Q: This time of year I receive many questions concerning estate planning. So it seems appropriate to review basic estate concepts that Colorado residents should keep in mind getting their affairs in order.
A: There are three areas to focus upon—documents, property ownership, and the preparation of an asset list.
Unlike in most states, Coloradoans can either spend lots of money and have complicated, expensive documents that are not fully understood by them, or have relatively simple, inexpensive documents that do the same job.
Contrary to what is generally found across the United States, in Colorado, with the availability of unsupervised administrative probate, having a Will is a viable alternative to a Living Trust. That does not mean that a Living Trust should never be used. It means we have choices in Colorado.
There are basically three kinds of Wills—Standard, Testamentary Trust, and a Tax Trust Will. A Standard Will is for an individual whose net worth is under $1,000,000 and whose beneficiaries can inherit directly without the need to hold their distribution in a Trust. The cost for such a Will, which is all that most Coloradoans need, is usually less then $200 and contains between three to five pages. A Testamentary Trust Will costing less than $300 is needed by a person whose net worth is under $1,000,000 but has a beneficiary or beneficiaries that need financial help such as minor children, aged parents, or a "special needs recipient."
But why do I use the figure $1,000,000 as a factor to use in selecting one of the three Will types? Even though the estate tax exemption will increase from $1,500,000 to $2,000,000 at the beginning of 2006, and then increase to $ 3,500,000 in 2009, until finally there is no federal tax on an estate of any size in 2010, thereafter the tax exemption drops to $1,000,000 in 2011. Thus if a spouse dies between now and 2011 with a combined net worth with the surviving spouse of more than $1,000,000, the survivor will have tax liability. With a Tax Trust Will, some of the taxable amount can be shifted and held in a nontaxable manner, so the surviving spouse’s tax exposure will end up to be less then $1,000,000.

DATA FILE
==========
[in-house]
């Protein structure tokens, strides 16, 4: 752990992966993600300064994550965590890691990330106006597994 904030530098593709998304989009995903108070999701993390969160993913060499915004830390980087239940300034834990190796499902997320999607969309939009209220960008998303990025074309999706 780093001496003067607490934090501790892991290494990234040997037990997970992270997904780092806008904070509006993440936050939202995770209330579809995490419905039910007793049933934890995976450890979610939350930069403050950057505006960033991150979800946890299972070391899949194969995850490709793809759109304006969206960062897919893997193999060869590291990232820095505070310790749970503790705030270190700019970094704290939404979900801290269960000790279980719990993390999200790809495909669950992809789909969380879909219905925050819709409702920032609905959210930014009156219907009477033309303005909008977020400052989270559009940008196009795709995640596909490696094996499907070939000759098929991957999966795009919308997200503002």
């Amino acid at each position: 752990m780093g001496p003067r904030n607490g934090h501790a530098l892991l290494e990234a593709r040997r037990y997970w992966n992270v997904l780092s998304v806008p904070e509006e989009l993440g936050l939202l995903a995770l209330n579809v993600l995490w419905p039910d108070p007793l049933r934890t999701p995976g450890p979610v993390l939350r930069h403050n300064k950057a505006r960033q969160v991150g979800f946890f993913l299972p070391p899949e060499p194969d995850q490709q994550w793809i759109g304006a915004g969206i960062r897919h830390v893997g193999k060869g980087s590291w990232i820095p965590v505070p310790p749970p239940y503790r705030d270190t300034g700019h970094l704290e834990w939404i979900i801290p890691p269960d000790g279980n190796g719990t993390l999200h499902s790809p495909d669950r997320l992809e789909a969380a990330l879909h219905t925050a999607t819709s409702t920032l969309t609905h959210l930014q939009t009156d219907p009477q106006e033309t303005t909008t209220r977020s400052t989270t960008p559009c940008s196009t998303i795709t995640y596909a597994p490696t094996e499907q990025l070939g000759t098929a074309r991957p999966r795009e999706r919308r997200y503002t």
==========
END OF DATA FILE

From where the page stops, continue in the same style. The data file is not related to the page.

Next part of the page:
Remember it is not true in Colorado that it is necessary to use a living trust if tax elimination is the goal. A $500 Tax Trust Will can be just as easily used. An equivalent living trust normally starts at $1,500 or more.
But what about expensive probates? If assets are held between a couple in joint tenancy or with each as the other’s beneficiary, then there is no probate at the first death. Probate will be needed only at the second death or if property is held in tenants in common.
If probate is necessary, the process is so easy that the family can do it themselves and the total cost to go through Court will be less than $300. If an attorney is used, even for very large taxable estates, the total cost will probably only be several thousand dollars. Those involved in a Colorado probate can expect the following: proceedings can be started within days after death; the ability to pay bills, transfer assets, handle legalities, etc., can be immediately done; no inventory is needed to be filed with the Court nor are court hearings needed or reports filed; and after six months (time to let the Notice to Creditors time period run) the estate can be closed any time by filing a two page document called the Verified Statements.
Besides selecting the proper kind of Will or living trust, asset ownership must fit the selected documents. For Standard Wills or Testamentary Trust Wills, assets should be held in joint tenancy thus avoiding probate at first death.
For the Tax Trust Wills, assets should be titled in tenants in common. When using Tax Trust Wills and for proceeds that are intended to be held in a Testamentary Trust, the general rule is that anything with a beneficiary listing or payable on death should be payable either to the estate or to the trust.
A listing of assets, advisors, and where documents are located can be very important because this gives your fiduciaries a starting point and a road map to help structure the estate settlement.
My goal in estate planning is to keep everything as simple and inexpensive as possible. Thus remember keep as possible choices Wills, joint tenancy, asset ownership, and unsupervised administrative probate.
A further column will deal with Durable Powers of Attorney and Living Wills.